Unfortunately, there is no sure way to prevent dementia. But while there are some risk factors you can’t control – like genetics or ageing – there are several other factors that we can manage through changes in lifestyle. Changes that make you feel good regardless!
Be physically active
Doing regular physical activity is one of the best ways to reduce your risk of dementia. It’s good for your heart, your circulation, your weight and your mental head space!
The most important way to incorporate physical exercise into your routine is to find a form of exercising that works best for you. It’s also helpful to start with a small amount of exercise and build on it gradually – even 10 minutes a day is better than nothing!
Find something you enjoy, like learning to dance, or go swimming, play lawn bowls, join a yoga class or a walking group. If you find exercise boring, rope in a friend to join you – a walk and talk is a great way to catch up instead of meeting for a coffee or talking on the phone.
Build movement into your everyday life so it feels less like ‘exercise’. Try walking to the shops instead of driving, taking the stairs instead of the lift or escalator, or even parking further away from your destination so you’re forced to walk there can help inject a bit more physical activity into your day.
A healthy, balanced diet may also help reduce risk of dementia – it will also help to combat other conditions including cancer, type 2 diabetes, obesity, stroke and heart disease.
There are certain foods that have been found to help combat cognitive decline. These include raw leafy greens (kale, spinach), cruciferous vegetables (broccoli, cauliflower, brussel sprouts), blueberries, beans (lentils, chickpeas), nuts, fish, whole grains, low fat dairy and olive oil.
Spices like sage, cumin, and cinnamon contain lots of polyphenols, which are compounds that offer numerous benefits for memory and brain health.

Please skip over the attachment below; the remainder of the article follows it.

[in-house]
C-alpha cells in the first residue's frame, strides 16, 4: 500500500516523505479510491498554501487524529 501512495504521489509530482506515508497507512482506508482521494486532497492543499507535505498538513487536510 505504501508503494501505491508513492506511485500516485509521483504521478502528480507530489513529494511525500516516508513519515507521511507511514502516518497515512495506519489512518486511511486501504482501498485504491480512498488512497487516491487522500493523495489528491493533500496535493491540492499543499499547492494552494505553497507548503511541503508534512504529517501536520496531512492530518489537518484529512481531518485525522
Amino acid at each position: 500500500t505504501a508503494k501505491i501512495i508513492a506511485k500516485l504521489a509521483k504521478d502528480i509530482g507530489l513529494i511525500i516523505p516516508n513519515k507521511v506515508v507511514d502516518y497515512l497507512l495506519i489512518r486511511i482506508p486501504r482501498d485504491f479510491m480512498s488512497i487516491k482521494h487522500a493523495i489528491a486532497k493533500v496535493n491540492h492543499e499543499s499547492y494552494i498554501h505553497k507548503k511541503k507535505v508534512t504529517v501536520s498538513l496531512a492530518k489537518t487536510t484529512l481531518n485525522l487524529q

Sunflower seeds, flax seeds, and pumpkin seeds all contain antioxidants and nutrients like vitamin E, zinc and omega-3s, that reduce cognitive decline.
- Eat at least five portions of fruit and vegetables a day.
- Eat protein (such as oily fish, beans, eggs or meat) at least twice a week.
- Limit sugar and salt intake.
- Eat less saturated fat.
- Drink 6–8 glasses of water each day.
Exercise your brain
Keeping your mind active also helps reduce risk of dementia. Regularly challenging yourself mentally seems to build up the brain’s ability to cope with disease – hence the saying ‘use it or lose it’.
Find something you like doing that challenges your brain and do it regularly. Why not study something, learn a new language, do puzzles, crosswords or quizzes, play card games or board games, read or write, and communicate regularly with friends and family. Volunteering or joining a club or community group are also good ways to stay socially active.
Smoking has been shown to put you at much higher risk of developing dementia as it harms circulation of the blood around the body, including the blood vessels in the brain, heart and lungs. Removing smoking from your life will also reduce your tendency to suffer from stroke, cancer, heart and lung disease, diabetes, emphysema and chronic bronchitis.
Smoking also increases risk for tuberculosis, certain eye diseases, and problems of the immune system, including rheumatoid arthritis.
Reduce your alcohol intake
Excessive alcohol consumption over time can result in brain damage that produces symptoms of dementia. If you drink alcohol, stick to the recommended Australian guidelines of no more than two standard drinks on any one day, and try for at least two alcohol-free days per week.
Get enough sleep
Sleep in particular plays a major role in brain health as it gives your body a change to rest and repair. It’s critical for alertness, mood, clear daytime functioning and cognition. Increasing evidence shows that sleep disturbance or a lack of sleep can increase the risk of developing depression, cognitive problems and dementia later in life.
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